Every month Oliver Dietrich, Director of Creative Ideation, offers his feedback on recent marketing campaigns and what growth companies can learn. This month he takes a look at the all new Nike campaign „Nothing beats a Londoner“
Imagine you are looking forward to a new art exhibition only to get there and find the walls full of technical drawings and spreadsheets. Now you know how many people feel when they visit advertising and communication trade fairs these days.
In present times everything in marketing and communication seems to revolve around data, figures and the resulting revered concept of efficiency. This wouldn’t be a bad thing, if we could equate this efficiency with actual effectiveness. But this does not add up - at least not in our industry.
Efficiency does not always lead to effectiveness. Marketing and communication have that in common with human relationships. Otherwise we men would simply buy our wives roses the day after Valentine's Day because they are cheaper. This would be the most efficient solution but for obvious reasons and in terms of the desired result completely ineffective.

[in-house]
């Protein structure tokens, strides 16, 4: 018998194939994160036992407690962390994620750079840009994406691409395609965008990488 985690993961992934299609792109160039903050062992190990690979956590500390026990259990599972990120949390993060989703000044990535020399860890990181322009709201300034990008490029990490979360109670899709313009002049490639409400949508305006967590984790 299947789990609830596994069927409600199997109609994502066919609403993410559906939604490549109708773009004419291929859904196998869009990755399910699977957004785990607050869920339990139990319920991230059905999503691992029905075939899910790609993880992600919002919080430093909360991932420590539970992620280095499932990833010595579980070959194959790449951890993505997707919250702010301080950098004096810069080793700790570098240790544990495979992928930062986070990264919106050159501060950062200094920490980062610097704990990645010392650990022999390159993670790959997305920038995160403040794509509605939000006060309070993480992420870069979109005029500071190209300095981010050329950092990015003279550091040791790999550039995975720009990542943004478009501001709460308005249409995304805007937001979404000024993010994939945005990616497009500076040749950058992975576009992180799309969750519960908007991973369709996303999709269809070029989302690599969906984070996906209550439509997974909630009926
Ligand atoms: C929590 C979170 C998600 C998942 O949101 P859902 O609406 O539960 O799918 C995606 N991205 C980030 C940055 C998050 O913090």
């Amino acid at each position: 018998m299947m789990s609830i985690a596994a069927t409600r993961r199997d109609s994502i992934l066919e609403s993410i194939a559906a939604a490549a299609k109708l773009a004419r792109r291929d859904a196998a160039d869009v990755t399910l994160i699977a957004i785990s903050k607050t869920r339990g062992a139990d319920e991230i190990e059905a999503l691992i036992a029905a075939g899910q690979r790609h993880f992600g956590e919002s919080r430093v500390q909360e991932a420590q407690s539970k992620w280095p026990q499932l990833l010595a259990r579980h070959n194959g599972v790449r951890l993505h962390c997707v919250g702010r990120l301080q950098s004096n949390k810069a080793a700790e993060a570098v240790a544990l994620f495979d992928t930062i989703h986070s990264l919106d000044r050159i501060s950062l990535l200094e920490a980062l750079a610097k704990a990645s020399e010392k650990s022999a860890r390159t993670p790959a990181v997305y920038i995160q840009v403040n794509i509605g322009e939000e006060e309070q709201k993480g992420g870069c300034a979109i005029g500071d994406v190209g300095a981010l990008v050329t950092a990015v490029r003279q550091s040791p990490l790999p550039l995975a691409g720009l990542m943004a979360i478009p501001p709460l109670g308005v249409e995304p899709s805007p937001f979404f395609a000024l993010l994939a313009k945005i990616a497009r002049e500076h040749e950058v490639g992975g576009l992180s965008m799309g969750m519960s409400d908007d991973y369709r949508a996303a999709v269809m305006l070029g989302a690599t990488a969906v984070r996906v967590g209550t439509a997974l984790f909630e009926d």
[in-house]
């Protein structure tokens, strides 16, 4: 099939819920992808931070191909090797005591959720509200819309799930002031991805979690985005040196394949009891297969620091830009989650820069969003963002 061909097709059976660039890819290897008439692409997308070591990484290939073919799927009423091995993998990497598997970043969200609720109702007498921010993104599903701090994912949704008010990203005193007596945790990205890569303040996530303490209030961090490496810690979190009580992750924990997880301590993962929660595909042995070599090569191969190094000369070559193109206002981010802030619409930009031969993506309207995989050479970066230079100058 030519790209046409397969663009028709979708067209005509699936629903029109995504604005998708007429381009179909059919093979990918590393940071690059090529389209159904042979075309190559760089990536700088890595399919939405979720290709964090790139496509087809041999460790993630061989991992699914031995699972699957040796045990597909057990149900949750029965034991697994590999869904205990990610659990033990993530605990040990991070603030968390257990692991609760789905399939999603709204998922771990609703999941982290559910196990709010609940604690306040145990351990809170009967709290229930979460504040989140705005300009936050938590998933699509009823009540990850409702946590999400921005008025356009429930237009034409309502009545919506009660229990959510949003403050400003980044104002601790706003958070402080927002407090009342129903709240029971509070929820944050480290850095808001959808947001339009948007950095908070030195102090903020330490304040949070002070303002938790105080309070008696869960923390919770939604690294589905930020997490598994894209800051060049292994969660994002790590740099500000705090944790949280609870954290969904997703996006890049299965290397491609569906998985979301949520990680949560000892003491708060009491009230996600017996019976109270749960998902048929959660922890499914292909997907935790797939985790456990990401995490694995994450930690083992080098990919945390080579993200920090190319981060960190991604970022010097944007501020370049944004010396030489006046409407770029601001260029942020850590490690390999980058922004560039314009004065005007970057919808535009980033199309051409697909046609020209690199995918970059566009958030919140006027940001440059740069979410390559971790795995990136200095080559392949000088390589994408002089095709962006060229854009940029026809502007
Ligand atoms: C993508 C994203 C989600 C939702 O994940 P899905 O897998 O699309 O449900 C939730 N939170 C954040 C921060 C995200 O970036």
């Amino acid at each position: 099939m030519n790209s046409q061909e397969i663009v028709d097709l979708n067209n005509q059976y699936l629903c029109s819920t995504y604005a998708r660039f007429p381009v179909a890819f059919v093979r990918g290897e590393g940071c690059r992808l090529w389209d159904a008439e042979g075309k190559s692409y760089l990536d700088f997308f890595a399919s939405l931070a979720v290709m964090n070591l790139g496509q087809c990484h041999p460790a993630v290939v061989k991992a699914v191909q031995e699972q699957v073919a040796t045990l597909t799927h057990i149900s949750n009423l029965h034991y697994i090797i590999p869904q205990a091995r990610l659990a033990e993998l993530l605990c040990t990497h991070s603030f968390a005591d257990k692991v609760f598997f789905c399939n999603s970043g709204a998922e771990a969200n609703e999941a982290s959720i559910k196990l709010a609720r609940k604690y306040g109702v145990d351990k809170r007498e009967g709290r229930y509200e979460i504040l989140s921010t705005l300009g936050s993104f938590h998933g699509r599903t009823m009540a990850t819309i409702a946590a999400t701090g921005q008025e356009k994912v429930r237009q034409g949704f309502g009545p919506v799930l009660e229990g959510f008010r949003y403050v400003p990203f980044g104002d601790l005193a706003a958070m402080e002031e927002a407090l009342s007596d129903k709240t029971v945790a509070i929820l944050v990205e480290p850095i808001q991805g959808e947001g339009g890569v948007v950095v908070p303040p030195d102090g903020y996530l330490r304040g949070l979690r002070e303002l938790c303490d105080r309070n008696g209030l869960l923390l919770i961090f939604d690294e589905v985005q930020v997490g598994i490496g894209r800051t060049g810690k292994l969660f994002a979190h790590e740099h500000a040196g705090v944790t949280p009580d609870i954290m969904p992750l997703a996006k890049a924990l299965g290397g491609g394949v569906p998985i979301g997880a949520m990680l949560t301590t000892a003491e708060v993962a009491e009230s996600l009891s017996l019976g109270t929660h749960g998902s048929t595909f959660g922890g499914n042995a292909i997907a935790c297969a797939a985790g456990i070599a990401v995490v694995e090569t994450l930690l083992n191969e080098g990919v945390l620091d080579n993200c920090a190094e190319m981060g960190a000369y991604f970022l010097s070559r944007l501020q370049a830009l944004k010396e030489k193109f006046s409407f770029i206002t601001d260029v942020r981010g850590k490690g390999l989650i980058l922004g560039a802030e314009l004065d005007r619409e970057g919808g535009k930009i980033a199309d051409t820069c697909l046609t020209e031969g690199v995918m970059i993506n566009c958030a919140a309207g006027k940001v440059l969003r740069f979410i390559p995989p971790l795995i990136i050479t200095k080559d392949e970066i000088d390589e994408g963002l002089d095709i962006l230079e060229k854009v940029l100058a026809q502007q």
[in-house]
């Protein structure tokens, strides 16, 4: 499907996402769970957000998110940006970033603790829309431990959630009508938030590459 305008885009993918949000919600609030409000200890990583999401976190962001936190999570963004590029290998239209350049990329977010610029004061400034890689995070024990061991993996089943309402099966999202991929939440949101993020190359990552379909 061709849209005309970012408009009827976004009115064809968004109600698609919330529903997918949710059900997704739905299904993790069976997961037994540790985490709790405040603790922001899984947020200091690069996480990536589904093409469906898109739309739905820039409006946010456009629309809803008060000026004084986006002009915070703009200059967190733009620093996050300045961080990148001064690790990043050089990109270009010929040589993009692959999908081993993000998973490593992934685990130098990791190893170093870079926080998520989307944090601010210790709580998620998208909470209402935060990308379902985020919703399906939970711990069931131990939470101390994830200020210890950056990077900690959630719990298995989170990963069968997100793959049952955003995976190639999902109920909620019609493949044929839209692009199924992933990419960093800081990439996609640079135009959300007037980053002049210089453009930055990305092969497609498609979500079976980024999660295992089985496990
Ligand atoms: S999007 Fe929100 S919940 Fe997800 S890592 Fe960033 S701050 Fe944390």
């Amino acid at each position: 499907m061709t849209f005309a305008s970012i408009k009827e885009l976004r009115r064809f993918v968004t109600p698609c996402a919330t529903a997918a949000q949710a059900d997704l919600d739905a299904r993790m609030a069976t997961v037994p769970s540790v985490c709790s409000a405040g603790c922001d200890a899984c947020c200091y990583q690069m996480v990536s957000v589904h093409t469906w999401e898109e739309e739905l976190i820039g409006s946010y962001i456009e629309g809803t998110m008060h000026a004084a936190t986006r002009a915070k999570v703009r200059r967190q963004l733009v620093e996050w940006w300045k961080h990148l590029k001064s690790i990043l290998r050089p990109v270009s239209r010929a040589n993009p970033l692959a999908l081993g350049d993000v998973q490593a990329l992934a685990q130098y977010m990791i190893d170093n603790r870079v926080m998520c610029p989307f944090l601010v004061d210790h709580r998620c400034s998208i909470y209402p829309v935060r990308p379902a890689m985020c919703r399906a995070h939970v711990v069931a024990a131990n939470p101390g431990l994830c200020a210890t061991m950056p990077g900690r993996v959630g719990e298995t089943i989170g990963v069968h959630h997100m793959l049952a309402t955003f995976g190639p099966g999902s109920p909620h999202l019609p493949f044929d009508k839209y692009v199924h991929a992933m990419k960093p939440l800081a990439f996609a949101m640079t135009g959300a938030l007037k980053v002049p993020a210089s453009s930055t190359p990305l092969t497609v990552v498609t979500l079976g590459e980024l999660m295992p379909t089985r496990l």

If efficiency is not the key to effectiveness in communication, then what is? Surprise surprise, it is good old creativity. Something that cannot be replaced by AI. A truth that even the hardcore data crunchers like our colleagues at Facebook acknowledge, albeit sometimes begrudgingly. Even Google is of the opinion that "creativity is the most important variable."
Don't get me wrong: I am absolutely of the opinion that a solid data base and (robust) measurement of communication objectives can contribute to their improvement. To ignore this would simply be ignorant and old school. On the other hand we shouldn’t simply conclude that all these new fact-based insights enable us to suddenly give a purely rational answer to an emotional challenge. Because that's exactly what good communication is: an emotional challenge. If we want to reach people and trigger the desired reaction, we have to address their feelings, their needs, and their desires.
Don’t believe me? Then buy your roses the day after Valentine’s Day and see what happens. I rest my case.